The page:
Brady Hoke's Michigan Wolverines helped remind the college football world that even huge favorites can use a little luck against less than quality opponents. After trailing Akron 24-21 late in the fourth quarter, the Wolverines pulled out the win, 28-24, on the strength of a quick 70-yard drive and an end-of-game defensive stand.
Michigan kept the Zips out of the endzone, but this was no epic defensive stand to boast about. Rather, it was a sigh of relief to see the final pass fall just out of the Akron receiver's grasp. This Michigan defense, shredded to the tune of over 400 yards by Akron, showed the world that sometimes it helps to have the football gods seemingly on your side.
36 seconds on the clock, first and ten from around the ten yard-line and the Zips just could not get out of their own way. First a delay of game that pushed them back to start the final four plays. Then a pass that was just too hot for 6'5" target, Jarred Dillard to handle.
Next an interior route to L.T. Smith that gave Akron the first down and stopped the clock. A positive for Akron that would turn into not just a negative due to the lack of urgency from the staff, but compounded by the review booth's late decision to check the spot.
Upon the initial decision of first down, Akron had a shot to send a play in and get a play off while the clock still held 24 seconds. Instead, following a slow approach to the line, which cost Akron nine seconds, the Zips lose the time on the clock and the new set of downs.
That is not a stop by Michigan, or a big play on defense during that time that the ball sits, spotted, waiting for Akron. Rather, that's poor management by Terry Bowden and his staff, plus a little good luck on the review.
What happens next, for a smaller and slower team, playing against an opponent that has largely stuffed the run game all day, is another very Michigan-friendly decision: Akron runs the ball on third down. Not just a run play, but a play, with the clocking ticking down from 15 seconds, that requires motion and a toss.
With the clock winding down from 15, Akron did not do themselves any favors in playing to something that Michigan has defended relatively well, all game. The attempt to pick up the first down was a waste of a shot at the endzone.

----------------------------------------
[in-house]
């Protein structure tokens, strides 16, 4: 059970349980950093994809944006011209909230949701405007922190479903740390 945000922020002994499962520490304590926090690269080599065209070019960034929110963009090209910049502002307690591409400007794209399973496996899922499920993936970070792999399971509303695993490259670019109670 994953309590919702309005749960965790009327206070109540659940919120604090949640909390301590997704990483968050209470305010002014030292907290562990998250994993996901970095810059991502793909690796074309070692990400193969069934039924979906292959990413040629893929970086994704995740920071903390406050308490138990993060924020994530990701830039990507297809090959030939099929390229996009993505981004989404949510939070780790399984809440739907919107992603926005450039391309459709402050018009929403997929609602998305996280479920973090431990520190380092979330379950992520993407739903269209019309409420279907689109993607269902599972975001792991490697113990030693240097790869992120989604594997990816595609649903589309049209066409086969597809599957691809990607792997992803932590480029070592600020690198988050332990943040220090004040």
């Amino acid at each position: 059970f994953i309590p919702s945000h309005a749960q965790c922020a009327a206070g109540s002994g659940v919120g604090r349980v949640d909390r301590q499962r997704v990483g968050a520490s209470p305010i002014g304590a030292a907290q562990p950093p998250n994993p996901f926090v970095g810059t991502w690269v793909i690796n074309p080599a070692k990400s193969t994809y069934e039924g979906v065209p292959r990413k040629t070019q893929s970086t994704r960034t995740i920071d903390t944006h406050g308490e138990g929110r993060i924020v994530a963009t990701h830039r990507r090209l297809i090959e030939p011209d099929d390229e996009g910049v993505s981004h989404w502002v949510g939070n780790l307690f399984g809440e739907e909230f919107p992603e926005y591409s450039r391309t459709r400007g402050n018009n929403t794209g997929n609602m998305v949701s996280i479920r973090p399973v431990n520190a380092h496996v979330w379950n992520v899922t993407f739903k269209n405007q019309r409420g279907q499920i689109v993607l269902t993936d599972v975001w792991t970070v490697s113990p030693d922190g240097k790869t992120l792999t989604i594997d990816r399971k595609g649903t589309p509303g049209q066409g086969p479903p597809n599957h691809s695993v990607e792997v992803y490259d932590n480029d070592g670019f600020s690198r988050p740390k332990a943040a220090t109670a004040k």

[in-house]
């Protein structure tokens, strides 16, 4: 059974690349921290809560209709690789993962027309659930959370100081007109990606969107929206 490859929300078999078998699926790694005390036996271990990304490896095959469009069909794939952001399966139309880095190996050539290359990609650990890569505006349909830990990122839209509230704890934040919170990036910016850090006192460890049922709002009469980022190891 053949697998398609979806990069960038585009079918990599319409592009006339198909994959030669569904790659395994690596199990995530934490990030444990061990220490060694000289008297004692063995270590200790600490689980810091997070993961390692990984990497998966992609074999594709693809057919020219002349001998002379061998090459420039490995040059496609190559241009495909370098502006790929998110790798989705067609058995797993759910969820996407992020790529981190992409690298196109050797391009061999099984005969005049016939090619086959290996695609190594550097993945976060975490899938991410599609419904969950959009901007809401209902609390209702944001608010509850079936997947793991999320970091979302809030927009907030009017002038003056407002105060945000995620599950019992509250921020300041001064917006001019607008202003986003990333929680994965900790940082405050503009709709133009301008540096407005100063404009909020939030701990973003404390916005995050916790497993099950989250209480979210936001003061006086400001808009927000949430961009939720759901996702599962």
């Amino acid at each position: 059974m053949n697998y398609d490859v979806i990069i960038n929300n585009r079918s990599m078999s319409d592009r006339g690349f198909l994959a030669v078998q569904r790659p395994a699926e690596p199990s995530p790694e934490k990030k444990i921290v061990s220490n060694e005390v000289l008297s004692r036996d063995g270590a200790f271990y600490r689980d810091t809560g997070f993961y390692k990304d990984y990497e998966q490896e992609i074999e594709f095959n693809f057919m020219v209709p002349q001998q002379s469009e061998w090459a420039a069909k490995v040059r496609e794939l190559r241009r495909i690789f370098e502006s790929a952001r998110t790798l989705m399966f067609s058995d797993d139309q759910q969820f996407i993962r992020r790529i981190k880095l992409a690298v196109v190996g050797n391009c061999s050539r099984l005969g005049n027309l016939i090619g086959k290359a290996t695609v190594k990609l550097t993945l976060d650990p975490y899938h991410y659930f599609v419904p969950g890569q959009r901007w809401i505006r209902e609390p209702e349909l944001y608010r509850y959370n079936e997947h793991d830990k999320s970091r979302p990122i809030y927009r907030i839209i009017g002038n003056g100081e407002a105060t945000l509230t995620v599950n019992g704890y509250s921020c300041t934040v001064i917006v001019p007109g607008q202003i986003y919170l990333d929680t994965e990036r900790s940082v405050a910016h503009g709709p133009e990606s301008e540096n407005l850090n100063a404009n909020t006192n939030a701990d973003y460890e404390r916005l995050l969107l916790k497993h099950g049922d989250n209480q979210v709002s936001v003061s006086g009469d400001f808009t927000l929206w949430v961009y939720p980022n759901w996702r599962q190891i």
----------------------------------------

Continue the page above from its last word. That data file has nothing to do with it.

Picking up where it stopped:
After Akron's quick timeout, following the failed third-down attempt, the final play of the game stands as a tip of the cap to the Wolverines. A team that benefited from some bizarre decisions by the Akron staff and a nicely timed spot challenge, showed some mettle on the final play of the game.
Instead of lining up with coverage and trying to stop the Zips in the back-end, Michigan decided, with dreams of going undefeated hanging in the balance, to get aggressive. Akron quarterback Kyle Pohl had spent his day dissecting the defense and, with an upset just a few yards away, Michigan decided to opt for pressure instead of hoping Akron made another bad pass or poor decision.
Defensive coordinator, Greg Mattison, dials up a zero blitz, all man coverage, no safety help, no linebackers underneath to help, just the four guys in coverage on their own while seven defenders go after the quarterback.
The pressure does it's job, Pohl is forced to throw before he is ready, he cannot get his body into the throw, sailing it too high and too long for his receiver to get to, and it falls incomplete. Michigan wins, and the dream of a BCS Bowl, and more, stays alive.
Akron taught Michigan plenty of lessons, most notably that the intermediate interior of its defense needs work in pass coverage. This final stand for the Wolverines against Akron showed, yet again, that teams some times need a little help to pull things out.
Although Akron helped along the way, a cap must be tipped to Mattison for opting for pressure on the final play. Many coordinators opt to play coverage in that situation, something that often ends up with a touchdown being scored.